• 225.
    Zhang, Mengqi
    et al.
    KTH, School of Engineering Sciences (SCI), Mechanics. KTH, School of Engineering Sciences (SCI), Centres, Linné Flow Center, FLOW. KTH, Centres, SeRC - Swedish e-Science Research Centre.
    Lashgari, Iman
    KTH, School of Engineering Sciences (SCI), Mechanics. KTH, School of Engineering Sciences (SCI), Centres, Linné Flow Center, FLOW. KTH, Centres, SeRC - Swedish e-Science Research Centre.
    Zaki, Tamer A.
    Brandt, Luca
    KTH, School of Engineering Sciences (SCI), Mechanics. KTH, School of Engineering Sciences (SCI), Centres, Linné Flow Center, FLOW. KTH, Centres, SeRC - Swedish e-Science Research Centre.
    Linear stability analysis of channel flow of viscoelastic Oldroyd-B and FENE-P fluids2013In: Journal of Fluid Mechanics, ISSN 0022-1120, E-ISSN 1469-7645, Vol. 737, p. 249-279Article in journal (Refereed)
    Abstract [en]

    We study the modal and non-modal linear instability of inertia-dominated channel flow of viscoelastic fluids modelled by the Oldroyd-B and FENE-P closures. The effects of polymer viscosity and relaxation time are considered for both fluids, with the additional parameter of the maximum possible extension for the FENE-P. We find that the parameter explaining the effect of the polymer on the instability is the ratio between the polymer relaxation time and the characteristic instability time scale (the frequency of a modal wave and the time over which the disturbance grows in the non-modal case). Destabilization of both modal and non-modal instability is observed when the polymer relaxation time is shorter than the instability time scale, whereas the flow is more stable in the opposite case. Analysis of the kinetic energy budget reveals that in both regimes the production of perturbation kinetic energy due to the work of the Reynolds stress against the mean shear is responsible for the observed effects where polymers act to alter the correlation between the streamwise and wall-normal velocity fluctuations. In the subcritical regime, the non-modal amplification of streamwise elongated structures is still the most dangerous disturbance-growth mechanism in the flow and this is slightly enhanced by the presence of polymers. However, viscoelastic effects are found to have a stabilizing effect on the amplification of oblique modes.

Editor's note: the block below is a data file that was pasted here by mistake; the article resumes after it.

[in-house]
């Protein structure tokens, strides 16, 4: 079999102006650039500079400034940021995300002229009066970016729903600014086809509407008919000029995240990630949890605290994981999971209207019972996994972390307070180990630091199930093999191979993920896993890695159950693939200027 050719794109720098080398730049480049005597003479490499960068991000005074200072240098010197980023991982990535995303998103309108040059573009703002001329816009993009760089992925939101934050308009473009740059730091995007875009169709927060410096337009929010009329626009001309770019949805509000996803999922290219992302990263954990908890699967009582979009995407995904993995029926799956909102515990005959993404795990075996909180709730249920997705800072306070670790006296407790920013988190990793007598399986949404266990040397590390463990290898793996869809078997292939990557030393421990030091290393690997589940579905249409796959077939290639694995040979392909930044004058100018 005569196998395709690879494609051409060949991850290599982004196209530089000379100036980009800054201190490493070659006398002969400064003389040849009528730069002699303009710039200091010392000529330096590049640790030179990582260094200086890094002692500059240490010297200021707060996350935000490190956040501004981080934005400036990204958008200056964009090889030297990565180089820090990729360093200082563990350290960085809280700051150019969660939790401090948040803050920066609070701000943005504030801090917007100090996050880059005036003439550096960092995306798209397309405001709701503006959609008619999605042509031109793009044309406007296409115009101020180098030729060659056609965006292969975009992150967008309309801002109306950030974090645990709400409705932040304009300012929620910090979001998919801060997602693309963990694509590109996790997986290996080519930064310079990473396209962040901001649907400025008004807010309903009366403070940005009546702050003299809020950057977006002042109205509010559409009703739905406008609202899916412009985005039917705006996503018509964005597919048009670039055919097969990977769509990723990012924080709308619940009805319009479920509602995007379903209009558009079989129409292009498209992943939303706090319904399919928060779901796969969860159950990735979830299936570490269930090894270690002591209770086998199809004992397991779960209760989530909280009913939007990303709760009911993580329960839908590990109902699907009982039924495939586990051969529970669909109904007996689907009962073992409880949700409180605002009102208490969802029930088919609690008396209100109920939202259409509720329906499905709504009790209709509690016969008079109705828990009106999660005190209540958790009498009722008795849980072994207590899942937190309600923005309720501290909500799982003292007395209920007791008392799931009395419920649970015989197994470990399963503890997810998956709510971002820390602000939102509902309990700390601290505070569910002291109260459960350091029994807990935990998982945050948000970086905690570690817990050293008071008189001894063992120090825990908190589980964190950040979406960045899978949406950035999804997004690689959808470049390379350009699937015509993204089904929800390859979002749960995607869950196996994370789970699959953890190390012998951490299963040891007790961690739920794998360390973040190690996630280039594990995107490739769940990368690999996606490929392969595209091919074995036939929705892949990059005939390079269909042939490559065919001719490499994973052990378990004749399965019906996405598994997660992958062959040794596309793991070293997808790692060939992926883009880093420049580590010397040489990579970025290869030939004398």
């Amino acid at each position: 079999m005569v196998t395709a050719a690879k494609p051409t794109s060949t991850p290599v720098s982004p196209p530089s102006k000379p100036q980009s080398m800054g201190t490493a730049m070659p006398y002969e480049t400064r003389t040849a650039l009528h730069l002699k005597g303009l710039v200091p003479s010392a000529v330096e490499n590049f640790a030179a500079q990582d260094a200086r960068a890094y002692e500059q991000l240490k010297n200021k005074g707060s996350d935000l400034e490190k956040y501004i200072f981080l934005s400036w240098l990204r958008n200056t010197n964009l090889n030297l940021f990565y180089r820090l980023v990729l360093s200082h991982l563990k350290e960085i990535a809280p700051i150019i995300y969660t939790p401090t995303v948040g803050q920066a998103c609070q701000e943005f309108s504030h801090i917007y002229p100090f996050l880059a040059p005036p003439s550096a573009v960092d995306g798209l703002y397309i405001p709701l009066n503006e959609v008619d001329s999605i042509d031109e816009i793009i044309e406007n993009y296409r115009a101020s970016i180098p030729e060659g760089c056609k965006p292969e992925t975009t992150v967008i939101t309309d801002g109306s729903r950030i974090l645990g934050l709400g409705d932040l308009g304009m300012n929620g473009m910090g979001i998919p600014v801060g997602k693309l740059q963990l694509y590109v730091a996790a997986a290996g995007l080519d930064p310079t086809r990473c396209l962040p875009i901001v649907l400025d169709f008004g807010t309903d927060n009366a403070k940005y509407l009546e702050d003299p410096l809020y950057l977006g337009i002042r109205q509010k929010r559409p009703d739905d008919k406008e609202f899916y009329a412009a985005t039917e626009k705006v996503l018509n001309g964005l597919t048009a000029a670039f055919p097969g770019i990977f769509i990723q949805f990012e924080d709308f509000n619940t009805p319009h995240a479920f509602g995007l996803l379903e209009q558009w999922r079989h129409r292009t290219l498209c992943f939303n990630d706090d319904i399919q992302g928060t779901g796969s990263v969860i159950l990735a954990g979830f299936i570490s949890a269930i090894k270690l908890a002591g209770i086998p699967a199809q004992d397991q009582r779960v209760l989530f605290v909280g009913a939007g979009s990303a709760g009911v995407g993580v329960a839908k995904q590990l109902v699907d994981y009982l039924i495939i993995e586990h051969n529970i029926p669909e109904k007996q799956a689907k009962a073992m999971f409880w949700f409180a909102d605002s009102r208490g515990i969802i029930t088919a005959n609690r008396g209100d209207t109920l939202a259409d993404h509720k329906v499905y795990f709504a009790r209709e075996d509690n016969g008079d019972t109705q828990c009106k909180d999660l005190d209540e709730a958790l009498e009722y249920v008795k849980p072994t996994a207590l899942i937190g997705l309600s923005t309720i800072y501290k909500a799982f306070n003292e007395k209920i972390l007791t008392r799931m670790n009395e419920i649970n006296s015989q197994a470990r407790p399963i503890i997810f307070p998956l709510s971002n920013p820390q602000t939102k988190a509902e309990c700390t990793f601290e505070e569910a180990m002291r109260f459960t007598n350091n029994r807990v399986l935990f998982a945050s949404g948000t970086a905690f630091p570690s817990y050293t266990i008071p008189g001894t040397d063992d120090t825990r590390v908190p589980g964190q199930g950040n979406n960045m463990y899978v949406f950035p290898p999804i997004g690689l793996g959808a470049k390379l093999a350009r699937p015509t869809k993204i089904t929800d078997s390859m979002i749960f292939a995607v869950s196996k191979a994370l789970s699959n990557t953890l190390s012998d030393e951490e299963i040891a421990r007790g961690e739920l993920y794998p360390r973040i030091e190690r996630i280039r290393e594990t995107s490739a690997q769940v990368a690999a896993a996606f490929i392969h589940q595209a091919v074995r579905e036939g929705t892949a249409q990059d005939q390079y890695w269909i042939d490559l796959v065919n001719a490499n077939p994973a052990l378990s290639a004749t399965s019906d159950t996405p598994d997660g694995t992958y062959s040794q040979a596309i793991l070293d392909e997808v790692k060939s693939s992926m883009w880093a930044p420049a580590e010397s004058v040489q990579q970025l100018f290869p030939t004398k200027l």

• 226.
    Zhu, Lailai
    et al.
    KTH, School of Engineering Sciences (SCI), Mechanics, Stability, Transition and Control. KTH, School of Engineering Sciences (SCI), Centres, Linné Flow Center, FLOW. KTH, Centres, SeRC - Swedish e-Science Research Centre.
    Brandt, Luca
    KTH, School of Engineering Sciences (SCI), Mechanics, Physicochemical Fluid Mechanics. KTH, School of Engineering Sciences (SCI), Centres, Linné Flow Center, FLOW. KTH, Centres, SeRC - Swedish e-Science Research Centre.
    The motion of a deforming capsule through a corner2015In: Journal of Fluid Mechanics, ISSN 0022-1120, E-ISSN 1469-7645, Vol. 770, p. 374-397Article in journal (Refereed)
    Abstract [en]